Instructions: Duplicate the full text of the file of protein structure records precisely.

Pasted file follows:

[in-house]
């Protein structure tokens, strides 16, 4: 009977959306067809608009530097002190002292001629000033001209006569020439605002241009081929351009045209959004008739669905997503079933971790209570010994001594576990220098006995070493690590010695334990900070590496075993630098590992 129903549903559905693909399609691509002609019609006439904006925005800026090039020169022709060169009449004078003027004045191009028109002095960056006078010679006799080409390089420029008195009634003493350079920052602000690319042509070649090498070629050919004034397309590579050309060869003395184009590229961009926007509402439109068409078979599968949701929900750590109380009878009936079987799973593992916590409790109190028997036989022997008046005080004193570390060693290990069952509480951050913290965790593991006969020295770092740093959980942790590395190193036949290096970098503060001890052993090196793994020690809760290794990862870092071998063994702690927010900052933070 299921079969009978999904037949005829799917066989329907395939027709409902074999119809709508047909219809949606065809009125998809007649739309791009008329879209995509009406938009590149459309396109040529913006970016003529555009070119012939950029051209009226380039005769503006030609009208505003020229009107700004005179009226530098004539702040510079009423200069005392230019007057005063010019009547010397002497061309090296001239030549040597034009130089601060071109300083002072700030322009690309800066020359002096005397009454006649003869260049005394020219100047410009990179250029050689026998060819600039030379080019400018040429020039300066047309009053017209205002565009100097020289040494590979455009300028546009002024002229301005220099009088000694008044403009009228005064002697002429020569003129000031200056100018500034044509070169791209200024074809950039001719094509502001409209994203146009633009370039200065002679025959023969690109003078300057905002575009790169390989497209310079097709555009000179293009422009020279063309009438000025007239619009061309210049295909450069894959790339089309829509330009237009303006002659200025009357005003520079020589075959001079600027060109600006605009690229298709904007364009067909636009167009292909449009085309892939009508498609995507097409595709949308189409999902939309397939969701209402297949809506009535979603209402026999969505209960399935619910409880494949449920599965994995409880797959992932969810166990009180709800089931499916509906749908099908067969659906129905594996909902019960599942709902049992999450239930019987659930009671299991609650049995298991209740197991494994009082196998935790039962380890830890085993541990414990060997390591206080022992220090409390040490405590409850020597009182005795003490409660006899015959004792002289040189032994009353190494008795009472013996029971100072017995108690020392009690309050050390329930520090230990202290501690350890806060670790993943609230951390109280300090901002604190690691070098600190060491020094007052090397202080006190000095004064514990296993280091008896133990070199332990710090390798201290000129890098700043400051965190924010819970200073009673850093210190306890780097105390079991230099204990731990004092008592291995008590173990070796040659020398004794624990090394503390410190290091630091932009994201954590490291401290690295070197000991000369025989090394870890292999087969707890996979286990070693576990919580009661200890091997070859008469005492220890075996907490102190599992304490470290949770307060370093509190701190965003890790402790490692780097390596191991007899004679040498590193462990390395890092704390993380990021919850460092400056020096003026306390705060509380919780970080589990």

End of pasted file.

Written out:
[in-house]
């Protein structure tokens, strides 16, 4: 009977959306067809608009530097002190002292001629000033001209006569020439605002241009081929351009045209959004008739669905997503079933971790209570010994001594576990220098006995070493690590010695334990900070590496075993630098590992 129903549903559905693909399609691509002609019609006439904006925005800026090039020169022709060169009449004078003027004045191009028109002095960056006078010679006799080409390089420029008195009634003493350079920052602000690319042509070649090498070629050919004034397309590579050309060869003395184009590229961009926007509402439109068409078979599968949701929900750590109380009878009936079987799973593992916590409790109190028997036989022997008046005080004193570390060693290990069952509480951050913290965790593991006969020295770092740093959980942790590395190193036949290096970098503060001890052993090196793994020690809760290794990862870092071998063994702690927010900052933070 299921079969009978999904037949005829799917066989329907395939027709409902074999119809709508047909219809949606065809009125998809007649739309791009008329879209995509009406938009590149459309396109040529913006970016003529555009070119012939950029051209009226380039005769503006030609009208505003020229009107700004005179009226530098004539702040510079009423200069005392230019007057005063010019009547010397002497061309090296001239030549040597034009130089601060071109300083002072700030322009690309800066020359002096005397009454006649003869260049005394020219100047410009990179250029050689026998060819600039030379080019400018040429020039300066047309009053017209205002565009100097020289040494590979455009300028546009002024002229301005220099009088000694008044403009009228005064002697002429020569003129000031200056100018500034044509070169791209200024074809950039001719094509502001409209994203146009633009370039200065002679025959023969690109003078300057905002575009790169390989497209310079097709555009000179293009422009020279063309009438000025007239619009061309210049295909450069894959790339089309829509330009237009303006002659200025009357005003520079020589075959001079600027060109600006605009690229298709904007364009067909636009167009292909449009085309892939009508498609995507097409595709949308189409999902939309397939969701209402297949809506009535979603209402026999969505209960399935619910409880494949449920599965994995409880797959992932969810166990009180709800089931499916509906749908099908067969659906129905594996909902019960599942709902049992999450239930019987659930009671299991609650049995298991209740197991494994009082196998935790039962380890830890085993541990414990060997390591206080022992220090409390040490405590409850020597009182005795003490409660006899015959004792002289040189032994009353190494008795009472013996029971100072017995108690020392009690309050050390329930520090230990202290501690350890806060670790993943609230951390109280300090901002604190690691070098600190060491020094007052090397202080006190000095004064514990296993280091008896133990070199332990710090390798201290000129890098700043400051965190924010819970200073009673850093210190306890780097105390079991230099204990731990004092008592291995008590173990070796040659020398004794624990090394503390410190290091630091932009994201954590490291401290690295070197000991000369025989090394870890292999087969707890996979286990070693576990919580009661200890091997070859008469005492220890075996907490102190599992304490470290949770307060370093509190701190965003890790402790490692780097390596191991007899004679040498590193462990390395890092704390993380990021919850460092400056020096003026306390705060509380919780970080589990």